As part of the retooling for the Sprint Software Store, the telco announced plans to aggressively change the turnaround time in receiving, reviewing, and approving new apps.
"If you want to get something onto the (current) Sprint Software Store, someone has to review it, someone's got to test it. By the time those things happen through long lead times, we've seen that some of the content completely loses its relevance. We've got to stop. We've got to get out of the way so that content can get up here faster," J.P. Brocket, Sprint's general manager of wireless applications, said during the the company's Open Developer Conference.
Brock added that the turnaround time will depend on what the app does, pointing out that an app for finding a local pizza joint would get approved pretty quickly, but one touting turn-by-turn directions might take a little longer. But if Sprint can stick to a one-week schedule regardless of the type of app, in most cases it will be getting things done twice as fast (or more) than Apple.
Some other changes are in store as well. Sprint said it would start charging developers an unspecified fee to have their apps re-reviewed, and new payment methods are being added
While the mobile world -- or at least the media -- remains fixated on Apple's iPhone OS, Google's Android platform, and the Blackberry OS, let's not forget that Symbian is still the market share leader, and now it has an app store to boot, the Symbian Foundation announced at the Symbian Exchange and Exposition 2009 (SEE 2009).
The "Horizon" app store is now live and kicks off with 50 apps, some of which included YouTube, Twitter, and Qik clients. But that's just the beginning, as the mobile OS outfit hopes to have thousands more in 2010 as developers sign up to have their apps listed in the Symbian Horizon Directory.
"We recognize that developers face many challenges in bringing their products to market on Symbian devices," said Lee Williams, Executive Director of the Symbian Foundation. "In particular, the diversity of application stores in our ecosystem increases the burden on developers by requiring multiple submission and review processes. But this diversity can also offer an advantage over competitors' closed systems, where applications sometimes receive arbitrary or commercially motivated rejections. Symbian Horizon retains this advantage while reducing the burden by becoming a conduit to multiple stores, helping developers reach the largest global mobile market in the world more effectively."
Several Symbian platforms already have their own app stores, including Nokia's Ovi, Samsung's Application Store, and Sony Ericsson's PlayNow platform, and all of these will support Horizon and integrate its apps into the mix. And while it's far too early to make any meaningful predictions, the question on everyone's mind is whether or not Symbian might actually challenge Apple's App Store, which is now over 100,000 apps strong.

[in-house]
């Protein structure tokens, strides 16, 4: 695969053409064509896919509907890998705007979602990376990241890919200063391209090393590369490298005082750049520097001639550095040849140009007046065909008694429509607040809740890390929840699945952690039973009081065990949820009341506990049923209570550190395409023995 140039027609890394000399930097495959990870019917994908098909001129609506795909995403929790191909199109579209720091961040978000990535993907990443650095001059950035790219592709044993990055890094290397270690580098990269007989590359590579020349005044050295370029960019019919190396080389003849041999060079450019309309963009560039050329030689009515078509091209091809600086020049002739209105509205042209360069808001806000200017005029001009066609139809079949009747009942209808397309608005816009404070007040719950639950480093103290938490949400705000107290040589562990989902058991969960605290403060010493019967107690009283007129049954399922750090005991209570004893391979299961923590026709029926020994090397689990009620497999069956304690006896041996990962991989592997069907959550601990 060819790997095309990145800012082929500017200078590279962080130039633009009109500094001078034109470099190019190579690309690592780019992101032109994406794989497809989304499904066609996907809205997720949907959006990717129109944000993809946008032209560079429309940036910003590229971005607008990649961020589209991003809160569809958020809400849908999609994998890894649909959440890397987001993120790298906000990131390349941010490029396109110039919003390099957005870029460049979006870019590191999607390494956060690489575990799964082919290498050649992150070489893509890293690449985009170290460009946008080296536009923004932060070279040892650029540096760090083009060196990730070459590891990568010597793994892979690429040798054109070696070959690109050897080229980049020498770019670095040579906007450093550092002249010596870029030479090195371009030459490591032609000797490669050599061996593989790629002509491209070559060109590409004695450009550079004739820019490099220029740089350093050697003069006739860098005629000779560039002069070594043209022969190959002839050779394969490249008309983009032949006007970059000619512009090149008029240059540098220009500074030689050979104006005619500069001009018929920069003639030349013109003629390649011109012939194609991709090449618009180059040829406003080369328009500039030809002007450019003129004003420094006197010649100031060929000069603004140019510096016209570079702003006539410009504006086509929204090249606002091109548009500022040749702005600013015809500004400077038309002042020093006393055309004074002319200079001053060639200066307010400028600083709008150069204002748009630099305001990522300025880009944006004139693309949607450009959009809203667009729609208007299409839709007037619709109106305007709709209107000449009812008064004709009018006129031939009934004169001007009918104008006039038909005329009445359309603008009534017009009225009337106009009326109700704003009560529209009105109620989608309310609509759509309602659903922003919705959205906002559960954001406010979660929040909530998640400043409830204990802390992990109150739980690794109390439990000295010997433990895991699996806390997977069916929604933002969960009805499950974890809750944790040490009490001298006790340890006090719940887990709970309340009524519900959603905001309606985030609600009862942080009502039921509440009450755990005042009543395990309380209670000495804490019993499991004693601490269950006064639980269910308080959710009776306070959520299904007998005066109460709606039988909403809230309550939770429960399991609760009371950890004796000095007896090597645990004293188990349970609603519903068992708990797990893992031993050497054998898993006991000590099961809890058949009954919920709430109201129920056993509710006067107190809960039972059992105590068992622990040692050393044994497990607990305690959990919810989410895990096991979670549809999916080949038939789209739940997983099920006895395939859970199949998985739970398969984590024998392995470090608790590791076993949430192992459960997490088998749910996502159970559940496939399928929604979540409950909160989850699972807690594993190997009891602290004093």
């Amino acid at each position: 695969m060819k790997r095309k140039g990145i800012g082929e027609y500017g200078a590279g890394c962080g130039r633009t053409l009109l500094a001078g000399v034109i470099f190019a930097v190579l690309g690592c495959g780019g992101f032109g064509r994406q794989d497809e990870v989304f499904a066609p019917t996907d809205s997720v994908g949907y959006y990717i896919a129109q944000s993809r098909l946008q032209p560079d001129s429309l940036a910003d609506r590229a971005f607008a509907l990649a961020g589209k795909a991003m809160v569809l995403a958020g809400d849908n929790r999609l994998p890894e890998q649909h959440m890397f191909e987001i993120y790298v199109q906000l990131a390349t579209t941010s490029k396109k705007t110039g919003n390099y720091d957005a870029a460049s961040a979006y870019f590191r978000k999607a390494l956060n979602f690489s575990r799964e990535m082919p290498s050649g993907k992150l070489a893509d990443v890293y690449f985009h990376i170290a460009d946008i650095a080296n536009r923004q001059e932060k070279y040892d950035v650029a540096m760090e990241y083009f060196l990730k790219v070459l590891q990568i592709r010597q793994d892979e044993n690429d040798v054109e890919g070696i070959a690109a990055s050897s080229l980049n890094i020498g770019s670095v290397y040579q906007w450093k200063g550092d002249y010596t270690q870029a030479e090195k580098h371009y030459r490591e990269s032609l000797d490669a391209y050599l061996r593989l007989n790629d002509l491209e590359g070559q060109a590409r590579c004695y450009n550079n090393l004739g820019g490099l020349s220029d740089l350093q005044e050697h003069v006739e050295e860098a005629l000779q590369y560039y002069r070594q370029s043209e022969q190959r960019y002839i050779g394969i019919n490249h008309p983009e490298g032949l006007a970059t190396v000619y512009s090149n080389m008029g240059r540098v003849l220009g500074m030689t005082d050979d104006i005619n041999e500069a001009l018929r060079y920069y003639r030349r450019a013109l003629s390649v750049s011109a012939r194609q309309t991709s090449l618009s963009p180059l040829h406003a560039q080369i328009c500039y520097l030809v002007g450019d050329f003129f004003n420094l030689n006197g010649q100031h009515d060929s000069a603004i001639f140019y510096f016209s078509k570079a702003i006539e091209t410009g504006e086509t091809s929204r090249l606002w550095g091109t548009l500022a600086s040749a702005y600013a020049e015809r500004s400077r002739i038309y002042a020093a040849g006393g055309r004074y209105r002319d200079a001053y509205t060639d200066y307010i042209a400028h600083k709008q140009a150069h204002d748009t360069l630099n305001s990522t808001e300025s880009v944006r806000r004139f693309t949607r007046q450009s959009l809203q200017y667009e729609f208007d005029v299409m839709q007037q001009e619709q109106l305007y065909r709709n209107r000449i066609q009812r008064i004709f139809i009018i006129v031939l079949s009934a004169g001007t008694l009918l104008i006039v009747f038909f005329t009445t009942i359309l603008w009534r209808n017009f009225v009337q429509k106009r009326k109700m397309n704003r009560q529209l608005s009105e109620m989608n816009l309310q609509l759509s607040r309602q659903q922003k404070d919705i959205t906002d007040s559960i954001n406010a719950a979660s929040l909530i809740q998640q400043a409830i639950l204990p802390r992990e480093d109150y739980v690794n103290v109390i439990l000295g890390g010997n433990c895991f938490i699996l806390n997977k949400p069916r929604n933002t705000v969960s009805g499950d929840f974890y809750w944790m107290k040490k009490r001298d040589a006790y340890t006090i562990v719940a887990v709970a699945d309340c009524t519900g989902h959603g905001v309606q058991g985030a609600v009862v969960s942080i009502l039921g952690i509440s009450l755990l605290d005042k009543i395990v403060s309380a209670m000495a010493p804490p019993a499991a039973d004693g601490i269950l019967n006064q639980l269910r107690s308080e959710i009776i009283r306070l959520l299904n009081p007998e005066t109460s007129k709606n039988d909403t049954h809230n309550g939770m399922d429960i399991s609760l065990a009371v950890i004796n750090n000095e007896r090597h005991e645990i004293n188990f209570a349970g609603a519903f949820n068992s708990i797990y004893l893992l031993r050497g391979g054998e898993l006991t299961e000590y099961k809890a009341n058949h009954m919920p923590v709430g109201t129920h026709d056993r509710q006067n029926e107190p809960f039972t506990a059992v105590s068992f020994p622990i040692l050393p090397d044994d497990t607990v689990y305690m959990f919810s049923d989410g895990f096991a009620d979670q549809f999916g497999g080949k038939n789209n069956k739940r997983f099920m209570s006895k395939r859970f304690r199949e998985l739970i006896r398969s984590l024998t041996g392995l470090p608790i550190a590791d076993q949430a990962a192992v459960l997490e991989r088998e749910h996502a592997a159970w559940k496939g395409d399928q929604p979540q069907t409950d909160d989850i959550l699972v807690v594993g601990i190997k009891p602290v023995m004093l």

What’s more ridiculous than a “moustaches of the world” app? A certain Redmond software giant hopes your answer to that is “the Apple App Store”. The new ad for Windows Marketplace pokes a bit of fun at Apple and their App Store. Microsoft is obviously of the opinion that there’s a lot of junk in Apple’s App store, and their approval process is terrible. While they may be right, will people get the joke?
The two fellows in the ad give the viewer a tour of rejected Windows Marketplace apps. They’re all pretty awful, but at least they weren’t approved. They mention at the end of the video that the apps that made it through the approval process would be pretty great. Since they’re both wearing lab coats, you should probably believe them.
Even with the App Store’s flaws, the Windows Marketplace has a lot of catching up to do. This ad probably isn’t going to help them win mindshare. Do you think the ad is effective, or does it just come off as a random collection of gags?
The ongoing and confusing saga of the iPhone App store continues. This time Apple has approved an official Vonage app with some very familiar features. The Vonage app does standard VoIP via Wi-Fi, as one would expect. However, it also works over the cellular network.
Vonage has clarified that it doesn’t use cellular data, but rather cellular voice. Calls are routed through a special Vonage number allowing very cheap international calls. Sound like anything you know of? Maybe like a little service that starts 'G', and ends with 'oogle Voice'?
Michael Tempora, senior VP of products at Vonage, said that the Vonage app does indeed work in a similar way to Google Voice when used over the cellular network. He went on to say that he saw no reason for Apple to pull the app. “We built the application in complete accordance with Apple’s rules,” he said.
This leaves only a few reasons Apple might have used to reject Google Voice while keeping Vonage. Maybe it was the address book syncing, maybe the free text messaging, or maybe just because it was from Google. Where do you stand? Will Apple yank the Vonage app? Or are they leaving it in to yank Google’s chain?
Apple today announced that its App Store has recorded more than two billion app downloads since the site first launched in July 2008. Apple added that there are now more than 50 million iPhone and iPod touch owners who have access to over 85,000 apps.